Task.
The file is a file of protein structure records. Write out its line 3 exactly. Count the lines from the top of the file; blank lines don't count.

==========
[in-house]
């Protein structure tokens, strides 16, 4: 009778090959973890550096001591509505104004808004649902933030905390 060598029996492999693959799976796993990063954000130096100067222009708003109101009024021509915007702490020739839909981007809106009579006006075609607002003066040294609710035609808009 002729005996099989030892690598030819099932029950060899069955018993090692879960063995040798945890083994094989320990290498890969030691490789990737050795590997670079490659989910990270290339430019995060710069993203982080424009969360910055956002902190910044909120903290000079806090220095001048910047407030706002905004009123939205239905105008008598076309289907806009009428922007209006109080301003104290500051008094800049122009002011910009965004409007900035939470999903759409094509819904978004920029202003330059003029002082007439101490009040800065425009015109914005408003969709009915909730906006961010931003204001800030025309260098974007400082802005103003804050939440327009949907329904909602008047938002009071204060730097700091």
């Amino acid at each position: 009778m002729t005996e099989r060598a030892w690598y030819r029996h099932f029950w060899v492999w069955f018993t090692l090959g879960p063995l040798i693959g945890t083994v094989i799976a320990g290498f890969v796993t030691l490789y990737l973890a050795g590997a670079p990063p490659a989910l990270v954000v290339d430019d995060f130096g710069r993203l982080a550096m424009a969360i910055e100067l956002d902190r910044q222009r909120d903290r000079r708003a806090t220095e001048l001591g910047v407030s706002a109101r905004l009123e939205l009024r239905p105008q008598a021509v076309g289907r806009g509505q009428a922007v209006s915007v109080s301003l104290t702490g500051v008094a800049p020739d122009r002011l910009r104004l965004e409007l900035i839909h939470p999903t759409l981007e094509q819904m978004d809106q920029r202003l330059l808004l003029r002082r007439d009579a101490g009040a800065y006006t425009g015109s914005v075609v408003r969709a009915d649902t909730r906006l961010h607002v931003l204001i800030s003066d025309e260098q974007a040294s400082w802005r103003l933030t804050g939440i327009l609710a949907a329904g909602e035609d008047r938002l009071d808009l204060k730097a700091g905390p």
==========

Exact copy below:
């Amino acid at each position: 009778m002729t005996e099989r060598a030892w690598y030819r029996h099932f029950w060899v492999w069955f018993t090692l090959g879960p063995l040798i693959g945890t083994v094989i799976a320990g290498f890969v796993t030691l490789y990737l973890a050795g590997a670079p990063p490659a989910l990270v954000v290339d430019d995060f130096g710069r993203l982080a550096m424009a969360i910055e100067l956002d902190r910044q222009r909120d903290r000079r708003a806090t220095e001048l001591g910047v407030s706002a109101r905004l009123e939205l009024r239905p105008q008598a021509v076309g289907r806009g509505q009428a922007v209006s915007v109080s301003l104290t702490g500051v008094a800049p020739d122009r002011l910009r104004l965004e409007l900035i839909h939470p999903t759409l981007e094509q819904m978004d809106q920029r202003l330059l808004l003029r002082r007439d009579a101490g009040a800065y006006t425009g015109s914005v075609v408003r969709a009915d649902t909730r906006l961010h607002v931003l204001i800030s003066d025309e260098q974007a040294s400082w802005r103003l933030t804050g939440i327009l609710a949907a329904g909602e035609d008047r938002l009071d808009l204060k730097a700091g905390p």